SYDNEY, Jan. 23 (Xinhua) -- The world-famous sails of the iconic Sydney Opera House turned red on Thursday, to celebrate the Lunar New Year and welcome the Year of the Rat.
Now the largest Spring Festival anywhere outside Asia, Aussies have fallen in love with the traditions of the Lunar New Year and it's expected that over 1.5 million people will attend more than 100 events over the 16-day period.
"Lunar New Year has become an integral part of our calendar in New South Wales (NSW) State and is widely celebrated by East Asian and South East Asian communities," NSW Premier Gladys Berejiklian said.
"It is a time for families and loved ones to come together and share in new hopes and aspirations."
Originally beginning 24-years ago, Sydney's first Lunar New Year festival was a rather modest affair.
Born out of one back-alley street in the inner city suburb of Haymarket, a small group of local expats, tourists and businesses in Chinatown wanted to find a way to wish one another good fortune and celebrate the Lunar New Year Down Under.
With a lot of help and hard work from community organizers, the yearly event has now become a showpiece for Australia's rich multicultural success.
But as well as being a huge social phenomenon, Sydney's Lunar celebrations also bring in around 42 million Australian dollars (29 million U.S. dollars) for the local economy.
"I'm thrilled to see such a diverse program come together. From our laneway party on opening night to community dance performances and the famous dragon boat races at Darling Harbor, there's truly something for everyone," festival curator, artist Valerie Khoo, said.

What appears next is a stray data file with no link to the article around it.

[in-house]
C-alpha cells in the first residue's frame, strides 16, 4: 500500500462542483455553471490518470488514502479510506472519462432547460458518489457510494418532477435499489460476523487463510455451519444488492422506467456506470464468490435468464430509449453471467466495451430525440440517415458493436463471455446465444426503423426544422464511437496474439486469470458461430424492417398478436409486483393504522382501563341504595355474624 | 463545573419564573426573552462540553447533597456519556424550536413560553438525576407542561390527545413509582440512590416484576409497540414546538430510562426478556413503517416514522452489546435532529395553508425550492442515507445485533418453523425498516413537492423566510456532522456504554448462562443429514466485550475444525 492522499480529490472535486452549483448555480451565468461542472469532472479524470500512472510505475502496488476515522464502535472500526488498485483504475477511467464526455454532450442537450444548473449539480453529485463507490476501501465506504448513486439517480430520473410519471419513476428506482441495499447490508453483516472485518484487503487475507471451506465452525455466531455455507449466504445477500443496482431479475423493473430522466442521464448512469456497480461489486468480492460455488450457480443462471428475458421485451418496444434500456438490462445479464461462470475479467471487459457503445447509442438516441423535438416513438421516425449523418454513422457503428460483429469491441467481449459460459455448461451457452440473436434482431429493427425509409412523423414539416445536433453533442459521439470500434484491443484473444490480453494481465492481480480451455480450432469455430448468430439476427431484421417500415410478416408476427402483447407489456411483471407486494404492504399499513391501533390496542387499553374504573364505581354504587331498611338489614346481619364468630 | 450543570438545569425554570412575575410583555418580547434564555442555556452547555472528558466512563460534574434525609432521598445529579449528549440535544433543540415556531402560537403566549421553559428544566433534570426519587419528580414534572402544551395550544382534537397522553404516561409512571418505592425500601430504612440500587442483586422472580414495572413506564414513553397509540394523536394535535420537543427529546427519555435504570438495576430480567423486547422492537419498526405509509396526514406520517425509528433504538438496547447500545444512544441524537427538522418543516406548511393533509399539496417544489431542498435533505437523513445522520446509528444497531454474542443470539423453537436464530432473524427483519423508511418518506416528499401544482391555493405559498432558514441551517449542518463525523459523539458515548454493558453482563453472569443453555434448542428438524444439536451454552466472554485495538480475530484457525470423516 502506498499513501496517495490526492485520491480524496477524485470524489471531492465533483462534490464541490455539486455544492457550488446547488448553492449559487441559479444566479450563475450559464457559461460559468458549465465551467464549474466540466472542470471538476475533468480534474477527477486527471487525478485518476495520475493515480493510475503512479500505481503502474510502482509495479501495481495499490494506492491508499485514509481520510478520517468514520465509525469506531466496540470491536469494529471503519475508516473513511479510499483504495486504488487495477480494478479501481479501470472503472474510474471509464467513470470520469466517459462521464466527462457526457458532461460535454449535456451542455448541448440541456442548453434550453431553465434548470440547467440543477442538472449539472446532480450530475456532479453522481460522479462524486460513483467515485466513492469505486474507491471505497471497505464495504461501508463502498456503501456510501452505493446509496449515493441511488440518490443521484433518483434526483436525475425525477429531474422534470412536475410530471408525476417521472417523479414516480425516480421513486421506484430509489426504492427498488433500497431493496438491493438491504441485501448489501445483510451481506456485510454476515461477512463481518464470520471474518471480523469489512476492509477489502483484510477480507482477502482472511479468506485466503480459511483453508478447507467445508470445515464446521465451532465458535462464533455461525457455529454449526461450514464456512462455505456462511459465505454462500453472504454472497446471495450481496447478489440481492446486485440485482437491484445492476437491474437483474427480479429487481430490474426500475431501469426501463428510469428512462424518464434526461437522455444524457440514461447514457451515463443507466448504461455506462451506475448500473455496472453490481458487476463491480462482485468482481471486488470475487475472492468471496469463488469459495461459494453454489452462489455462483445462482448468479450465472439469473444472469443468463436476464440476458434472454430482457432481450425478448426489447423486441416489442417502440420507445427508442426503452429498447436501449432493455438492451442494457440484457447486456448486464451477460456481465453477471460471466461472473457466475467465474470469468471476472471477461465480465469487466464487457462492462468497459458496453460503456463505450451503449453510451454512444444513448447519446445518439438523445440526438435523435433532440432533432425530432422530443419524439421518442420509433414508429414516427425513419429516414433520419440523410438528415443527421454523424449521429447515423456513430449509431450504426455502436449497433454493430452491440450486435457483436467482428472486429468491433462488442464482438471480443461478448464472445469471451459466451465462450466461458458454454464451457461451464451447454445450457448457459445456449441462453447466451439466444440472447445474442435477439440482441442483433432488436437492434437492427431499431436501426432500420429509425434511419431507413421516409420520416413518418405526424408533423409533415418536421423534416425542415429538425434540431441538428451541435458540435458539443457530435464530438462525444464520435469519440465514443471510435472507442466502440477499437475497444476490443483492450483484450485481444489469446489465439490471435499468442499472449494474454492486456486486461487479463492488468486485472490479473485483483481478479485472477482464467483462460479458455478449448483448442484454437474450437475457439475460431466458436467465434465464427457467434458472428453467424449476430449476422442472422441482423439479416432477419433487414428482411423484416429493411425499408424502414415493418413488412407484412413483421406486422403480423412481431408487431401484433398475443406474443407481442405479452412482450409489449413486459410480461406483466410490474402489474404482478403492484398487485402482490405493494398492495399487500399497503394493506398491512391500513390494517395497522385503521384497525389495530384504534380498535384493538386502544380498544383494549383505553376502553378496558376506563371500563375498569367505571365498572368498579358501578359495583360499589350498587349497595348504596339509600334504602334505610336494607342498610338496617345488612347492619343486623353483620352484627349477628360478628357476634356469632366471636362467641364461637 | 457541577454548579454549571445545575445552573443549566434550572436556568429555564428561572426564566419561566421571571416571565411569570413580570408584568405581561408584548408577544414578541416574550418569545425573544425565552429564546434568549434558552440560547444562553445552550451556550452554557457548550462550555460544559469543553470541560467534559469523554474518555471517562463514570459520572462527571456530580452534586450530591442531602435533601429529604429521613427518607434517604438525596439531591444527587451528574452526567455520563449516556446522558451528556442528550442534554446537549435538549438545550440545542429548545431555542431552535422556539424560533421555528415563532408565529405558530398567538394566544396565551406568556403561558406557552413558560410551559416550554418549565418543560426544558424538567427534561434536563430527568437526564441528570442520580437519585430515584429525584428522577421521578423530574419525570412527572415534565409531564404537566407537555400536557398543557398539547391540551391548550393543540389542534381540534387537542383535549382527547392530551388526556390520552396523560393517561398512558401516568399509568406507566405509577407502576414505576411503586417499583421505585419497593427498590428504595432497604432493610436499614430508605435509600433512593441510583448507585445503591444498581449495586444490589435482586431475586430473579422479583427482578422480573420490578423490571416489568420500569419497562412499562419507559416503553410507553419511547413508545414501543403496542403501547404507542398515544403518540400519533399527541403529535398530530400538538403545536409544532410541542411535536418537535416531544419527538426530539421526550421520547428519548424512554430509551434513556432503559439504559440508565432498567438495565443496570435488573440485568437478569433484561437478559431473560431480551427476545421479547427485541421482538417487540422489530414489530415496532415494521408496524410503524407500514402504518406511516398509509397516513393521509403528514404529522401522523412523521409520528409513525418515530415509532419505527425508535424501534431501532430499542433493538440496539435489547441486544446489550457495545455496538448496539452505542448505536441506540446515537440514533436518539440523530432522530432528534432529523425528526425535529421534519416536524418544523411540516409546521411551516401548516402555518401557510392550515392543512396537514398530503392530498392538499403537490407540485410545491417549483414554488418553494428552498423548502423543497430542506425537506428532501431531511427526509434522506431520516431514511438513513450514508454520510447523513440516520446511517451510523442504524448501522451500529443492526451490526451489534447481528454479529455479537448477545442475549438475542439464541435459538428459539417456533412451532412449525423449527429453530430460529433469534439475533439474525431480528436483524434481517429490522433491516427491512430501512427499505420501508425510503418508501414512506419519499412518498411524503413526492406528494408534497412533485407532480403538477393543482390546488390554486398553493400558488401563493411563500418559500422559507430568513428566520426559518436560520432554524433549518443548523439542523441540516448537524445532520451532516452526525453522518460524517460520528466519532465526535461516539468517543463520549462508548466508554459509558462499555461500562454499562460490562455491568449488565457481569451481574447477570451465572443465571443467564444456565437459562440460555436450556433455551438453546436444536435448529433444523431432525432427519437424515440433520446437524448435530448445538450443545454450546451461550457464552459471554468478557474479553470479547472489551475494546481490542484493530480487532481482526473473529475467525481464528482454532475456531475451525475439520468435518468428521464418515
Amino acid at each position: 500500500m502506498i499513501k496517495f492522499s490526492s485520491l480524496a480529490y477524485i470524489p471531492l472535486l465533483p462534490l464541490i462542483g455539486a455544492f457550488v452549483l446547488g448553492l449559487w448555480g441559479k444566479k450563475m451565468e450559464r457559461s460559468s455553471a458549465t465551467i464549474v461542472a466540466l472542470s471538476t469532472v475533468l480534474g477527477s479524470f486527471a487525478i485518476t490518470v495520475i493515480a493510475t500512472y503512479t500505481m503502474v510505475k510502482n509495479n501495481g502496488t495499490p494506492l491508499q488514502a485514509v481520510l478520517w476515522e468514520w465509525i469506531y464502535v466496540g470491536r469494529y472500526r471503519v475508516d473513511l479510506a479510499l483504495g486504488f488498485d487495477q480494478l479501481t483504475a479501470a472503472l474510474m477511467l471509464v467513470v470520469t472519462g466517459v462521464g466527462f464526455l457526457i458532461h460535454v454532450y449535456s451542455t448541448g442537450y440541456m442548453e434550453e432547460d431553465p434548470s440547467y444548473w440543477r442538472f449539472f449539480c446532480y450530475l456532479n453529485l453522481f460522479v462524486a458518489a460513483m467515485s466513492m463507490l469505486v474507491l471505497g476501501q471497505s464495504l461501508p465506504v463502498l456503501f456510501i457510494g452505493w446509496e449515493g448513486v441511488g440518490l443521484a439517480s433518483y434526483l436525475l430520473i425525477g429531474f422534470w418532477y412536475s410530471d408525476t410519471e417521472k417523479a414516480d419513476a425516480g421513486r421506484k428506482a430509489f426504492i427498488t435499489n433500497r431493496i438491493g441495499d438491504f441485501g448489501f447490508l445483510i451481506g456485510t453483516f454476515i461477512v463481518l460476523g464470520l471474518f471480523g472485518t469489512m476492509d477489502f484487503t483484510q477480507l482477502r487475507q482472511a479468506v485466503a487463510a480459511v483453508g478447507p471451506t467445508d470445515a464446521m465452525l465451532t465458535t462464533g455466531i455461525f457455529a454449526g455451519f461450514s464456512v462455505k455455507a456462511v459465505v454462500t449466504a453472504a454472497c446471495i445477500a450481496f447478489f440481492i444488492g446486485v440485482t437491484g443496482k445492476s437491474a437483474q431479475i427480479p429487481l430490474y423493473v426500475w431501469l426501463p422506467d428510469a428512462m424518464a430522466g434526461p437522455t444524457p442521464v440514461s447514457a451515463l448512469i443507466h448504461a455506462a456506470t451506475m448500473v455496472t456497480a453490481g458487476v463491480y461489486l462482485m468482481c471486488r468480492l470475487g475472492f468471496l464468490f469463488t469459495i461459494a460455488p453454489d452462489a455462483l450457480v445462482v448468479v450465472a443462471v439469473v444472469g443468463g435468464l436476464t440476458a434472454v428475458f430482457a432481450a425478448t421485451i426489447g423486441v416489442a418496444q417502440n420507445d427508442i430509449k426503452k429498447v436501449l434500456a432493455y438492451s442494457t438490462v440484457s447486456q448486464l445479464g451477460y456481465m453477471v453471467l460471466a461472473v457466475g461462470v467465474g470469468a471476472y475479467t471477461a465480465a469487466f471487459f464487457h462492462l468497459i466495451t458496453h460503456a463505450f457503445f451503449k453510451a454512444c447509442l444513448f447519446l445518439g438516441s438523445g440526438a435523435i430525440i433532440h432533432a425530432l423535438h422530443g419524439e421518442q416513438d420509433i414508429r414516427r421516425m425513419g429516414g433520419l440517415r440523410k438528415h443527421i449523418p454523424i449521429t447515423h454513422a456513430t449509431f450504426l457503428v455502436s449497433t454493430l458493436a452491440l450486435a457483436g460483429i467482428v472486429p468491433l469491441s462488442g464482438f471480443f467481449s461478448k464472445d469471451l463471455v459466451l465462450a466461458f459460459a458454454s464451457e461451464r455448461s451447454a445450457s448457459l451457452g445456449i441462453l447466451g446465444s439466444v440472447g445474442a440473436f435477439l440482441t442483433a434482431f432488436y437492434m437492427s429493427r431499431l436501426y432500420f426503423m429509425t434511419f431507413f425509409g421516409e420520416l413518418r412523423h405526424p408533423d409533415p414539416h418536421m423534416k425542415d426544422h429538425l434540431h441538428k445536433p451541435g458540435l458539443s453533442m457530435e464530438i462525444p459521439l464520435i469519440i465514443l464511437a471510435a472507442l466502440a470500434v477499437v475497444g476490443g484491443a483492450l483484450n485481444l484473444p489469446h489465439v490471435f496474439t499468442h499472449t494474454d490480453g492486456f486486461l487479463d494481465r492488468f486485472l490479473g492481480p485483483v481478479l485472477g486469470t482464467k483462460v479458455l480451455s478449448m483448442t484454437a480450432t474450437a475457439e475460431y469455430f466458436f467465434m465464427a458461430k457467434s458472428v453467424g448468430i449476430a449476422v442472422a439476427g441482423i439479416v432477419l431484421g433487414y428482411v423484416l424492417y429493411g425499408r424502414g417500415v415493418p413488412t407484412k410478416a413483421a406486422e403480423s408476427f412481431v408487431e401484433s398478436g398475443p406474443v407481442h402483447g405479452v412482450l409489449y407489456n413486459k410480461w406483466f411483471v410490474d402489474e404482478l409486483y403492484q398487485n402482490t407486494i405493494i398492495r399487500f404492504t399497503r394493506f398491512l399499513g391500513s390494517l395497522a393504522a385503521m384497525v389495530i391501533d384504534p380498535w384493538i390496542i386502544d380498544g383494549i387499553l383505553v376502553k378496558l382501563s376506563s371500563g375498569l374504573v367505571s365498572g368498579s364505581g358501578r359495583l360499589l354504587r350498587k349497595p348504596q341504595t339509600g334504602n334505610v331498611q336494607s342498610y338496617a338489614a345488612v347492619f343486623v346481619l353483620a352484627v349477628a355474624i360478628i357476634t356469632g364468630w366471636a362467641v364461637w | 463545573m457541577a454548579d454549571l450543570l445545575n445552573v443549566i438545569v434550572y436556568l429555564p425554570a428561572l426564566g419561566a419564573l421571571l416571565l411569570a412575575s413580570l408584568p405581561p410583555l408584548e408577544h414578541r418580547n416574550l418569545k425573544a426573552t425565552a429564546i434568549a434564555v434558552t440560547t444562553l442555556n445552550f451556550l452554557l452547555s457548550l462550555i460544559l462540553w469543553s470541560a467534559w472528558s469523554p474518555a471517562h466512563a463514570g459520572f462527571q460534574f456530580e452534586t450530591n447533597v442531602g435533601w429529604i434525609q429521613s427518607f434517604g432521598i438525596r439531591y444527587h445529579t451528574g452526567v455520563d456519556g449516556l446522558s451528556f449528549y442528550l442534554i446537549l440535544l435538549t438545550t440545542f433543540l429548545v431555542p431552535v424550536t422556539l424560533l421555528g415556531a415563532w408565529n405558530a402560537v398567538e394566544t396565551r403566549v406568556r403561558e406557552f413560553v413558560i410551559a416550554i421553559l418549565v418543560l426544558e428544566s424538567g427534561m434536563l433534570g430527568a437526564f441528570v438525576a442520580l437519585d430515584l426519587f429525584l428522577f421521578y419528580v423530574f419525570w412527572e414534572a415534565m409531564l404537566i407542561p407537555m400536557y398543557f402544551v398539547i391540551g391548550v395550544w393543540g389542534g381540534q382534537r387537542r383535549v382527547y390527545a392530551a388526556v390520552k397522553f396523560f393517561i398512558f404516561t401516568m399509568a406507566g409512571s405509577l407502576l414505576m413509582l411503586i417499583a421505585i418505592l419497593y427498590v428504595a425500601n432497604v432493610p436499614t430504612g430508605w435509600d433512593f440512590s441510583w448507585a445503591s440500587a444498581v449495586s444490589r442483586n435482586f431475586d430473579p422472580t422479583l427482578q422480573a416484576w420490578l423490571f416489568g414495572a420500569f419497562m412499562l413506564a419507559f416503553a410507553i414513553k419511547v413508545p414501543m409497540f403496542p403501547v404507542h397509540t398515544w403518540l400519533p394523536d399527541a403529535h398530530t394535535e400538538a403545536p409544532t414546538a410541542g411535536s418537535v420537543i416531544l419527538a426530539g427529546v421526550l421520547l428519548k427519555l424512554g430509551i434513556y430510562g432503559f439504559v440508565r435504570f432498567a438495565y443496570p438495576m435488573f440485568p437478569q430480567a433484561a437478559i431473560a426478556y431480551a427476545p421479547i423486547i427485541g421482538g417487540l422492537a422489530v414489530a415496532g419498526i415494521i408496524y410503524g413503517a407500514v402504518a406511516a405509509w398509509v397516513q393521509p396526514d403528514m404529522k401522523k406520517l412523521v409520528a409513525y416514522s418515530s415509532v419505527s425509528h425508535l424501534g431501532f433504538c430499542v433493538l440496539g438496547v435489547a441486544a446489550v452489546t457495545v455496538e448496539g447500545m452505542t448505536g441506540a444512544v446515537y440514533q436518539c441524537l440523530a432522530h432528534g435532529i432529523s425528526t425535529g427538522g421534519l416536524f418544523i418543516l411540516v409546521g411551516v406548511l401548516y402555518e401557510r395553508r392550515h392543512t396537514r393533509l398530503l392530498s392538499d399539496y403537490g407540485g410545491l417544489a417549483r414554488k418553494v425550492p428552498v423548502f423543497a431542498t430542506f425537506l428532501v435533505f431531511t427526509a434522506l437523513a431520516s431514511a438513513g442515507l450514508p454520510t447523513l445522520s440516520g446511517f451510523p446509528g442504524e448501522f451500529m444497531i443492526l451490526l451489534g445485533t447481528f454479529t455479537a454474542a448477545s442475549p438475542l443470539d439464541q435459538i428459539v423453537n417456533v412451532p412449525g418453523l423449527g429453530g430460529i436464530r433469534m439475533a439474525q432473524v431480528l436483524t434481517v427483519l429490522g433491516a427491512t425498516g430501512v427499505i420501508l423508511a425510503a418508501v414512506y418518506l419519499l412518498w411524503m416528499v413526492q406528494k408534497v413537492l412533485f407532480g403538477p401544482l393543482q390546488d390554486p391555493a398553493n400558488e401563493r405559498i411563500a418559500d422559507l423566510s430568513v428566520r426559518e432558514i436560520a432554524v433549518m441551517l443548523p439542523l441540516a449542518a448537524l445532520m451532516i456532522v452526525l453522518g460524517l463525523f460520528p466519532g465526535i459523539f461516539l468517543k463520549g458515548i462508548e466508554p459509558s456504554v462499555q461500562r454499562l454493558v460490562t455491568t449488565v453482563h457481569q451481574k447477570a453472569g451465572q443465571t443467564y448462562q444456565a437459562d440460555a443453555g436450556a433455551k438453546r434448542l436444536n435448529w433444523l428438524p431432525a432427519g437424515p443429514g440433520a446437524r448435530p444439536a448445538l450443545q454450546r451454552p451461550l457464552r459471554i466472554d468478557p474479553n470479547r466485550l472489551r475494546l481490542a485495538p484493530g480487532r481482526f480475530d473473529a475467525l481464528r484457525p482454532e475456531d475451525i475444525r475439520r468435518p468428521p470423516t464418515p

"This year's entertainment includes a troupe of 24 performers and musicians from the northwestern Chinese province of Shaanxi. We'll also see Seoul's number one b-boy group, MB Crew, who performed at the closing ceremony of the 2018 Winter Olympics."
Another highlight of the 2020 Sydney Lunar Festival will be the returning Lunar Lanterns exhibition, with 12 larger-than-life illuminated artworks representing all the animal signs of the zodiac.
"I know everyone's going to be blown away by the incredible metal rat artwork designed by the renowned Australian designer and artist, Claudia Chan Shaw," Khoo said.
Seeing the event as a way to further build ties with Australia's Asian neighbors, Berejiklian said, "Festivals such as Lunar New Year bring us all together and enable us to learn more about each other's rich traditions and cultures."
"Traditionally, the rat is seen as clever, peaceful and thrifty and being the first animal in the zodiac calendar, signifies new beginnings and fortunes."
"May you all enjoy a happy, healthy and prosperous Year of the Rat."